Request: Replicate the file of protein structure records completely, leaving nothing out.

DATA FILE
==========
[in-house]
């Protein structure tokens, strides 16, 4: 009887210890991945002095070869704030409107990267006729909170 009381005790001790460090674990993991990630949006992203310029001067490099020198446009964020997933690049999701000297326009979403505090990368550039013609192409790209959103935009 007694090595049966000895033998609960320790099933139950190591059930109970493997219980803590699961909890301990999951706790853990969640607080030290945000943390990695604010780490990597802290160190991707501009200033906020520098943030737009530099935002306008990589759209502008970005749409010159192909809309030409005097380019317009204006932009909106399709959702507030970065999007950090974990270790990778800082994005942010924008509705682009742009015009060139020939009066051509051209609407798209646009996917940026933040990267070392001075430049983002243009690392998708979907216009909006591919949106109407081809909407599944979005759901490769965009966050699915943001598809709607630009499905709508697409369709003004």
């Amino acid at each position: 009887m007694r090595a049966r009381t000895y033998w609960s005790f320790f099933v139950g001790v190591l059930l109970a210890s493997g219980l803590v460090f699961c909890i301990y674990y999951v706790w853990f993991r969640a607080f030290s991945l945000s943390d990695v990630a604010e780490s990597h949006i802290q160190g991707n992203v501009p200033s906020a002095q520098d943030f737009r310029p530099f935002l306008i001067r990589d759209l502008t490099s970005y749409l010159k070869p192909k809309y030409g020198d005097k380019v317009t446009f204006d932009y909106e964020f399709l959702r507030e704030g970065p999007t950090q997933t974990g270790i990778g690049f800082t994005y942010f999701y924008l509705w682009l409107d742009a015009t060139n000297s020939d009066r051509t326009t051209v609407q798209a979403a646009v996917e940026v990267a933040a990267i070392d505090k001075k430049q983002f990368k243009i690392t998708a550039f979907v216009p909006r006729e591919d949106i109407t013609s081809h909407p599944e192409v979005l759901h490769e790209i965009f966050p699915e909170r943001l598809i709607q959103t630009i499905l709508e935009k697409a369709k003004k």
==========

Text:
[in-house]
């Protein structure tokens, strides 16, 4: 009887210890991945002095070869704030409107990267006729909170 009381005790001790460090674990993991990630949006992203310029001067490099020198446009964020997933690049999701000297326009979403505090990368550039013609192409790209959103935009 007694090595049966000895033998609960320790099933139950190591059930109970493997219980803590699961909890301990999951706790853990969640607080030290945000943390990695604010780490990597802290160190991707501009200033906020520098943030737009530099935002306008990589759209502008970005749409010159192909809309030409005097380019317009204006932009909106399709959702507030970065999007950090974990270790990778800082994005942010924008509705682009742009015009060139020939009066051509051209609407798209646009996917940026933040990267070392001075430049983002243009690392998708979907216009909006591919949106109407081809909407599944979005759901490769965009966050699915943001598809709607630009499905709508697409369709003004």
């Amino acid at each position: 009887m007694r090595a049966r009381t000895y033998w609960s005790f320790f099933v139950g001790v190591l059930l109970a210890s493997g219980l803590v460090f699961c909890i301990y674990y999951v706790w853990f993991r969640a607080f030290s991945l945000s943390d990695v990630a604010e780490s990597h949006i802290q160190g991707n992203v501009p200033s906020a002095q520098d943030f737009r310029p530099f935002l306008i001067r990589d759209l502008t490099s970005y749409l010159k070869p192909k809309y030409g020198d005097k380019v317009t446009f204006d932009y909106e964020f399709l959702r507030e704030g970065p999007t950090q997933t974990g270790i990778g690049f800082t994005y942010f999701y924008l509705w682009l409107d742009a015009t060139n000297s020939d009066r051509t326009t051209v609407q798209a979403a646009v996917e940026v990267a933040a990267i070392d505090k001075k430049q983002f990368k243009i690392t998708a550039f979907v216009p909006r006729e591919d949106i109407t013609s081809h909407p599944e192409v979005l759901h490769e790209i965009f966050p699915e909170r943001l598809i709607q959103t630009i499905l709508e935009k697409a369709k003004k």